Invest in This One Growth Stock Now That It's 56% Off (Part-1)

Do you appreciate buying promising stocks on sale? Then invest in Dutch Bros (NYSE: BROS), a rising coffee chain. It's down 56% from its 2021 peak, but it may be recovering and headed higher. Investors are beginning to believe its recent rapid expansion will continue.

The Dutch Bros tale Dutch Bros runs 830 drive-thru coffee outlets in 16 states and made $254 million in 2023's fourth quarter. It's crowded, with Starbucks (NASDAQ: SBUX) and McDonald's (NYSE: MCD) already open almost anywhere Dutch Bros wants to open.

However, this smaller organization can offer a more personalized service. The staff at Dutch Bros. knows its regular clients by name and supports local, community-minded groups. Workers sometimes fundraise for needy coworkers. It seeks a "people-first culture" that creates a "massive difference in the lives of our employees, customers and communities." Drive-thru barista serving coffee.

This strategy works, according to numbers. Last quarter's top line rose 26% year over year, powered by new store openings and 5% same-store sales growth.

 Only 671 Dutch Bros locations existed a year ago. It has been increasing at this rate for years, and management expects more in 2024. The analyst community expects the company to keep growing until 2028.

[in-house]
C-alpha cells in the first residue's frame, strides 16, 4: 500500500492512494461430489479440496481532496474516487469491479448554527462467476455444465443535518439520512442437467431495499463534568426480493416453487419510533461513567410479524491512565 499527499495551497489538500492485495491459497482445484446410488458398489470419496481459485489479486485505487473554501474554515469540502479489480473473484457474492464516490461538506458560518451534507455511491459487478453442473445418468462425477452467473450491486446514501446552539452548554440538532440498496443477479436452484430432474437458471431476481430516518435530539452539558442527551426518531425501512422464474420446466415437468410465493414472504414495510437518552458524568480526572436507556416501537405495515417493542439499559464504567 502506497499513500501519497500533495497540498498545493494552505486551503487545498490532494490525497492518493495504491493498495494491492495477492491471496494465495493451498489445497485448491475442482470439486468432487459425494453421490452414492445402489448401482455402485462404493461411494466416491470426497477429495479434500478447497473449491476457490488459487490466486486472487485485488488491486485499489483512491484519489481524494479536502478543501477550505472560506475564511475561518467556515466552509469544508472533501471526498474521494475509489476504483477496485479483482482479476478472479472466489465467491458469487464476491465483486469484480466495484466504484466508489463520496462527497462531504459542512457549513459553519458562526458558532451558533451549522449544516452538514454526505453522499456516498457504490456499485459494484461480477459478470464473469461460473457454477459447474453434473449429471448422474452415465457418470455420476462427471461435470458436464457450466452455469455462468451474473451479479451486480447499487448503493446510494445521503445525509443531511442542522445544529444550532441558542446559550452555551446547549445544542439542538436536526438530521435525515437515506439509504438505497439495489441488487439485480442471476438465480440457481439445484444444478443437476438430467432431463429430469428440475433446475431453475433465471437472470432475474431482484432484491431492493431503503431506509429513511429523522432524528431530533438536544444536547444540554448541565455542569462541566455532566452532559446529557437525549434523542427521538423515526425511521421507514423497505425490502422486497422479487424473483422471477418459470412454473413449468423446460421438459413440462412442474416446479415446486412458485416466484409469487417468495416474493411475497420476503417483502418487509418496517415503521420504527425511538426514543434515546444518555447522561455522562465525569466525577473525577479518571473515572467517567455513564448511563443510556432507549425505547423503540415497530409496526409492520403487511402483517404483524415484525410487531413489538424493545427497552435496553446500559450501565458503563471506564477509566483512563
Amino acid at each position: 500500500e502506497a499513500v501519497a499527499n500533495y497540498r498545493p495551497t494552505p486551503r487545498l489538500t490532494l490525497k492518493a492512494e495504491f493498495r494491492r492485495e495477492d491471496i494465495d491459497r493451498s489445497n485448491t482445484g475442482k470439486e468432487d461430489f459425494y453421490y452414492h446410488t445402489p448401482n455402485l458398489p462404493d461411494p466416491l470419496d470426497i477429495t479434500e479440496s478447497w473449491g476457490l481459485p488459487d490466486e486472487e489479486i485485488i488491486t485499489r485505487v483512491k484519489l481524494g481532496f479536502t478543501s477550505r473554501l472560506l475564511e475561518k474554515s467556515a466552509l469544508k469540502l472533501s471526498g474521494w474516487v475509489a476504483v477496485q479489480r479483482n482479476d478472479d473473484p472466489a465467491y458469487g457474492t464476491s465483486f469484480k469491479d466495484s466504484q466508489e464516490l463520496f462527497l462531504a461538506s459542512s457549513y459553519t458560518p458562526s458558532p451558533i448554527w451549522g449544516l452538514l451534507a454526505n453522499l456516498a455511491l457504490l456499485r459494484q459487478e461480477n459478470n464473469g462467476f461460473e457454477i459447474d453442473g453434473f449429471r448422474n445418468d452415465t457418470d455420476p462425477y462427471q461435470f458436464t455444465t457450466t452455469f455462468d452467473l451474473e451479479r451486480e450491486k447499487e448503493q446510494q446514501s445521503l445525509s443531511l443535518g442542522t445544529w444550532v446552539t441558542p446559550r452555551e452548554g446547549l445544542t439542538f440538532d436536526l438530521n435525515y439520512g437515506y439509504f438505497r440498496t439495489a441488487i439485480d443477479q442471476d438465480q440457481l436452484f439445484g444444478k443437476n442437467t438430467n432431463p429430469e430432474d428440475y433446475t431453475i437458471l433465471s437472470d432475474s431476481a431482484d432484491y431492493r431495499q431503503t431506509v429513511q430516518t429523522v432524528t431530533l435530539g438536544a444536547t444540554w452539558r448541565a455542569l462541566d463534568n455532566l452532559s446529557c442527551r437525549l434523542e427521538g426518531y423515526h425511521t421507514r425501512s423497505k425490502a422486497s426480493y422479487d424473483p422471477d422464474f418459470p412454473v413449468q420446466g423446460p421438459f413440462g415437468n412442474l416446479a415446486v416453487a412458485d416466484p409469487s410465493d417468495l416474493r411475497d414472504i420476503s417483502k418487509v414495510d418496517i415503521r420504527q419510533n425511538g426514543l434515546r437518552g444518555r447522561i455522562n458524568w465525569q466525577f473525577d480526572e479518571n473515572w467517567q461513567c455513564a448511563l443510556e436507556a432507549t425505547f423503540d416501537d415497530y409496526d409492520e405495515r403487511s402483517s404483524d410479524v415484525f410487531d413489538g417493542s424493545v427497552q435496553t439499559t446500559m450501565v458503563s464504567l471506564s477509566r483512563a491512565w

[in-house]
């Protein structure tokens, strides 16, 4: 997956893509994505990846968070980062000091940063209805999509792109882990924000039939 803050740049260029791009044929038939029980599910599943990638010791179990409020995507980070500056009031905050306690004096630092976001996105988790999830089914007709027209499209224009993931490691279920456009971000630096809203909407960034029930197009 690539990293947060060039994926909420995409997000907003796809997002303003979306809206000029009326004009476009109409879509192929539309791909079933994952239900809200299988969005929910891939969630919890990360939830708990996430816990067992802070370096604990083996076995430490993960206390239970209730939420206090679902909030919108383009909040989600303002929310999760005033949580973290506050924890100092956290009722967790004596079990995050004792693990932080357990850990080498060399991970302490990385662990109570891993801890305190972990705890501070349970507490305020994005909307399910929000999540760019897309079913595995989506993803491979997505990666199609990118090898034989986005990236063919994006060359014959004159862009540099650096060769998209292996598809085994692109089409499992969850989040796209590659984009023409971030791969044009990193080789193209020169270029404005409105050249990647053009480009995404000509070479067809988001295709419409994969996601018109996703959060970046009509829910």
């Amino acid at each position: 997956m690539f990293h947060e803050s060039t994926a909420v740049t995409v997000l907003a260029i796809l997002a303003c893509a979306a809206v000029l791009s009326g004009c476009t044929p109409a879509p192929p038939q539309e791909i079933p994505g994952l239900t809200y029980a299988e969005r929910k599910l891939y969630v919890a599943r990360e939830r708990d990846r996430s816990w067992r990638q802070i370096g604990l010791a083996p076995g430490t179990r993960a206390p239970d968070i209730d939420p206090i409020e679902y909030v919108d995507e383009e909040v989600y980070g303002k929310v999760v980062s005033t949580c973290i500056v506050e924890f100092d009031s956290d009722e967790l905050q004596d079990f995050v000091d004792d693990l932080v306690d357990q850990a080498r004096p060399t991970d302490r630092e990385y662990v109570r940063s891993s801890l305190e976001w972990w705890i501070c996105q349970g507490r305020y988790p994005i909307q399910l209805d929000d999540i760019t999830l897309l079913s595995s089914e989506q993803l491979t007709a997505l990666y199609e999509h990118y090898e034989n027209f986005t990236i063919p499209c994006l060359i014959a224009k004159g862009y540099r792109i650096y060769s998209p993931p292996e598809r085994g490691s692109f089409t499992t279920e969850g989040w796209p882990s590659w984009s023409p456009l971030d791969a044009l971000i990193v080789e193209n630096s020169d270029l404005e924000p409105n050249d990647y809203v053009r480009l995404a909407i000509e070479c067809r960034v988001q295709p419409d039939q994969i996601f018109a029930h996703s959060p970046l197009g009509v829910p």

Dutch Bros hopes to open 4,000 outlets ultimately. Though aspirational, that ambition isn't ridiculous. Additionally, Dutch Bros is lucrative. Not every company its age, size, and category can say that.

Competitive advantage of this coffee drive-thru chain Starbucks improved coffee drinking experiences, while Dunkin Donuts and McDonald's offer value and convenience. Don't ignore the benefits of being small—although Dutch Bros' benefits may not be visible.

In an era where faceless technology apps simplify purchases and warm customer service is rare, Dutch Bros' personality stands out. Its competitive edge goes beyond that. The evolution of consumers is also essential. Younger generations avoid McDonald's and Starbucks in favor of more real businesses.

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